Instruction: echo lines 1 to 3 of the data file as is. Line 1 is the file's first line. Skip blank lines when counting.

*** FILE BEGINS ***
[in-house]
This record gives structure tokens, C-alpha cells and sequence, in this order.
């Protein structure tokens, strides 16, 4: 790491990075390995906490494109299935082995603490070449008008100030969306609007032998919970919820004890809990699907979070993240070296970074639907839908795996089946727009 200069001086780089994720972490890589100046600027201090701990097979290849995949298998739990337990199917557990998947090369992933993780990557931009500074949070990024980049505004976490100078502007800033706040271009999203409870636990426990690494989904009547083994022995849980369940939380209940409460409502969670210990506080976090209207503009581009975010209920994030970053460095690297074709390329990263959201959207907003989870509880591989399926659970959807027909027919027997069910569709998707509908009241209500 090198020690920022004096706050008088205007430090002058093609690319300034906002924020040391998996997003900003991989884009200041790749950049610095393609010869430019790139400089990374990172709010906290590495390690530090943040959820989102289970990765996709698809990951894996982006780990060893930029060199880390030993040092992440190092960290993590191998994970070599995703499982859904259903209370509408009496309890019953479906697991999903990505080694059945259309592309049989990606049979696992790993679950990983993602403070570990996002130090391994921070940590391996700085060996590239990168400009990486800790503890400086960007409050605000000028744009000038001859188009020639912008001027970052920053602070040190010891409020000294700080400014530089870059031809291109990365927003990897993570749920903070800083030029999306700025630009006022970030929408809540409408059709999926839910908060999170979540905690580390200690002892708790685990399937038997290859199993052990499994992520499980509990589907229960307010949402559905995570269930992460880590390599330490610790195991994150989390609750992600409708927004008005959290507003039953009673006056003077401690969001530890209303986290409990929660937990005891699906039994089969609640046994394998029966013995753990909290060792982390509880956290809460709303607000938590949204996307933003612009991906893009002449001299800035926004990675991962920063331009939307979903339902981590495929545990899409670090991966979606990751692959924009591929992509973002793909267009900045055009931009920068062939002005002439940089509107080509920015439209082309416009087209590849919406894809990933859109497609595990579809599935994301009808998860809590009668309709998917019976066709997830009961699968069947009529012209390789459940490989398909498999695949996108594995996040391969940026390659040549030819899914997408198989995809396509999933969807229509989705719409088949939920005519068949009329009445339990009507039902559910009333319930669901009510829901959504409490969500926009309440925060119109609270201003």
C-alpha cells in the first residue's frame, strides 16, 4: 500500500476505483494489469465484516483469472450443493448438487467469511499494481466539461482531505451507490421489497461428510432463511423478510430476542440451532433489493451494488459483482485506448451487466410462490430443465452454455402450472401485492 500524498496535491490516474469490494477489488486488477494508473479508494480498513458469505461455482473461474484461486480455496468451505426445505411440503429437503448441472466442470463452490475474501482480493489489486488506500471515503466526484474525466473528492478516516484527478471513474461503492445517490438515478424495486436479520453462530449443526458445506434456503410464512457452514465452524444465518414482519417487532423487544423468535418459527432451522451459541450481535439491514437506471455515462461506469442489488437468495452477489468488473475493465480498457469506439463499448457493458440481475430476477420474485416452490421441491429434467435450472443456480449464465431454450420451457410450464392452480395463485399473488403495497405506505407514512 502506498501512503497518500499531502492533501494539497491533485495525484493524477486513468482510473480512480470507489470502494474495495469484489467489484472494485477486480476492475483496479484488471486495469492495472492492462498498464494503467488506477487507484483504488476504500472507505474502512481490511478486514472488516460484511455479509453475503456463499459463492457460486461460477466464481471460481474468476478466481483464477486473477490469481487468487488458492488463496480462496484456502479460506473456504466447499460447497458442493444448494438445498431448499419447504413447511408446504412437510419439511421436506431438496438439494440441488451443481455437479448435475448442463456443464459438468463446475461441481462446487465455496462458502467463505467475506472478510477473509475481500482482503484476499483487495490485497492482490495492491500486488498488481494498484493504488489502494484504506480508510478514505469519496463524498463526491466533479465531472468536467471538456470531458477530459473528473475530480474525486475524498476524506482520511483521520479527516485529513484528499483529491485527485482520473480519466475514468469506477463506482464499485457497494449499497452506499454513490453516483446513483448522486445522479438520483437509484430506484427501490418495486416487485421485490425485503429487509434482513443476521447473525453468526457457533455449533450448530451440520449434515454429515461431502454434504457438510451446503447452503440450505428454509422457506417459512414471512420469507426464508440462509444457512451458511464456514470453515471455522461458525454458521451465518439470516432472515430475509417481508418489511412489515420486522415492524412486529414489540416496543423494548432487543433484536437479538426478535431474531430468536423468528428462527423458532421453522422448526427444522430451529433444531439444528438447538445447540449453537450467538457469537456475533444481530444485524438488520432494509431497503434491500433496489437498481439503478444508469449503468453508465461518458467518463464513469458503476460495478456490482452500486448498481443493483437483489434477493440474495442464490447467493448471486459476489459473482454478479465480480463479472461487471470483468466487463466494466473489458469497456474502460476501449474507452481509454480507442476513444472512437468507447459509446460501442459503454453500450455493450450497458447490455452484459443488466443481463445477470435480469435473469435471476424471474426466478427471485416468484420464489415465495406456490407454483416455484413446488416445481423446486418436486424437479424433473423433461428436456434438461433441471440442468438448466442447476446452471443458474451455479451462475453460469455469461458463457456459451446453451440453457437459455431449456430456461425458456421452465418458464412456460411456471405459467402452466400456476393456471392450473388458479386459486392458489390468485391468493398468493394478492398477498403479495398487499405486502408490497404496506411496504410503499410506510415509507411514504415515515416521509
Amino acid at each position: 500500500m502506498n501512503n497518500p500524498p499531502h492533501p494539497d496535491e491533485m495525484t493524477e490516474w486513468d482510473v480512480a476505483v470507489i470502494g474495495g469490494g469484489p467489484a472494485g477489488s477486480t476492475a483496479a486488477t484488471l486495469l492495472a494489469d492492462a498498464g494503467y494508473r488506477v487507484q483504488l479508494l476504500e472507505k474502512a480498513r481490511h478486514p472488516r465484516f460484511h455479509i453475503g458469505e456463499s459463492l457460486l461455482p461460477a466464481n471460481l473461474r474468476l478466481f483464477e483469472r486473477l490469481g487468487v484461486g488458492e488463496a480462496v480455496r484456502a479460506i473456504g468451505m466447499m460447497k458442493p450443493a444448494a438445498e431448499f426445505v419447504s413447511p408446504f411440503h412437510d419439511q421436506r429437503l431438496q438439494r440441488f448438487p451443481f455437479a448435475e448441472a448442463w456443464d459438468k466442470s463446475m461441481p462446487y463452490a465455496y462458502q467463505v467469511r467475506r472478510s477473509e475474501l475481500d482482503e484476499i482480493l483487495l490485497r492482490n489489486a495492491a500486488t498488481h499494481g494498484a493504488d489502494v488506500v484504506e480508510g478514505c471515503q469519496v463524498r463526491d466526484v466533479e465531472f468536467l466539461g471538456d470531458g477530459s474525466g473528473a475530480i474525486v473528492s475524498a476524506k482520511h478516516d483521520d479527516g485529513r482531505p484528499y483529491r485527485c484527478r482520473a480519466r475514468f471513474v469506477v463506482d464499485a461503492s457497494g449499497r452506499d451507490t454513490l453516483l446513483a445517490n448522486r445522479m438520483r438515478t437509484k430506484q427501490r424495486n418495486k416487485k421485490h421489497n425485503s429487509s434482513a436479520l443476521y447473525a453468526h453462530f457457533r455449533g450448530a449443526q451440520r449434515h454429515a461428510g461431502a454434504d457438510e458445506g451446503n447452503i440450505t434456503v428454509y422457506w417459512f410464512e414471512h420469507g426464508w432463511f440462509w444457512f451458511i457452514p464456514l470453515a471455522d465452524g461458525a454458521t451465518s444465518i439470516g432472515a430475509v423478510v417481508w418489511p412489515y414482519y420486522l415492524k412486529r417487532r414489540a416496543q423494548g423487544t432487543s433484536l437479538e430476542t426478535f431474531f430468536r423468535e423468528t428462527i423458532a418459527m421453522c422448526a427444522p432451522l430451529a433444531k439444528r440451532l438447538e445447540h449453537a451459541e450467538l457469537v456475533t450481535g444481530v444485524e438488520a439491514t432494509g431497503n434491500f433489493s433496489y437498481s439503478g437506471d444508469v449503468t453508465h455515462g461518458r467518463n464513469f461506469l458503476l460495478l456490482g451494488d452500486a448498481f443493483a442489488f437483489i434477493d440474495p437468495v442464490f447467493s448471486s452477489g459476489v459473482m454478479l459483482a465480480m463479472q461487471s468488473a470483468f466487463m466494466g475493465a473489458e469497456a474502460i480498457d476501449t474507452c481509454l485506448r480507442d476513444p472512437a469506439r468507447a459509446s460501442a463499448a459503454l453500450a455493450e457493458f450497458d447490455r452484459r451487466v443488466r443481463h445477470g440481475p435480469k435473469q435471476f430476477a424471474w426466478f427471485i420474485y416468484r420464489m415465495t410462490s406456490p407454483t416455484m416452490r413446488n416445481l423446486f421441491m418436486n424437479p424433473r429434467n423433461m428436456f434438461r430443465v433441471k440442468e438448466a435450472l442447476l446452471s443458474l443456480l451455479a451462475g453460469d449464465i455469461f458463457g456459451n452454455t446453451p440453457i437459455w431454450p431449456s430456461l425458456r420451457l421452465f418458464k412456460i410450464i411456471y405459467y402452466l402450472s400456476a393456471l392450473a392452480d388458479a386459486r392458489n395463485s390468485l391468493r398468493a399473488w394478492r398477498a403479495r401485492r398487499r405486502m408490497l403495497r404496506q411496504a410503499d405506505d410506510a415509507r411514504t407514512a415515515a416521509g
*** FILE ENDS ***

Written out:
[in-house]
This record gives structure tokens, C-alpha cells and sequence, in this order.
């Protein structure tokens, strides 16, 4: 790491990075390995906490494109299935082995603490070449008008100030969306609007032998919970919820004890809990699907979070993240070296970074639907839908795996089946727009 200069001086780089994720972490890589100046600027201090701990097979290849995949298998739990337990199917557990998947090369992933993780990557931009500074949070990024980049505004976490100078502007800033706040271009999203409870636990426990690494989904009547083994022995849980369940939380209940409460409502969670210990506080976090209207503009581009975010209920994030970053460095690297074709390329990263959201959207907003989870509880591989399926659970959807027909027919027997069910569709998707509908009241209500 090198020690920022004096706050008088205007430090002058093609690319300034906002924020040391998996997003900003991989884009200041790749950049610095393609010869430019790139400089990374990172709010906290590495390690530090943040959820989102289970990765996709698809990951894996982006780990060893930029060199880390030993040092992440190092960290993590191998994970070599995703499982859904259903209370509408009496309890019953479906697991999903990505080694059945259309592309049989990606049979696992790993679950990983993602403070570990996002130090391994921070940590391996700085060996590239990168400009990486800790503890400086960007409050605000000028744009000038001859188009020639912008001027970052920053602070040190010891409020000294700080400014530089870059031809291109990365927003990897993570749920903070800083030029999306700025630009006022970030929408809540409408059709999926839910908060999170979540905690580390200690002892708790685990399937038997290859199993052990499994992520499980509990589907229960307010949402559905995570269930992460880590390599330490610790195991994150989390609750992600409708927004008005959290507003039953009673006056003077401690969001530890209303986290409990929660937990005891699906039994089969609640046994394998029966013995753990909290060792982390509880956290809460709303607000938590949204996307933003612009991906893009002449001299800035926004990675991962920063331009939307979903339902981590495929545990899409670090991966979606990751692959924009591929992509973002793909267009900045055009931009920068062939002005002439940089509107080509920015439209082309416009087209590849919406894809990933859109497609595990579809599935994301009808998860809590009668309709998917019976066709997830009961699968069947009529012209390789459940490989398909498999695949996108594995996040391969940026390659040549030819899914997408198989995809396509999933969807229509989705719409088949939920005519068949009329009445339990009507039902559910009333319930669901009510829901959504409490969500926009309440925060119109609270201003």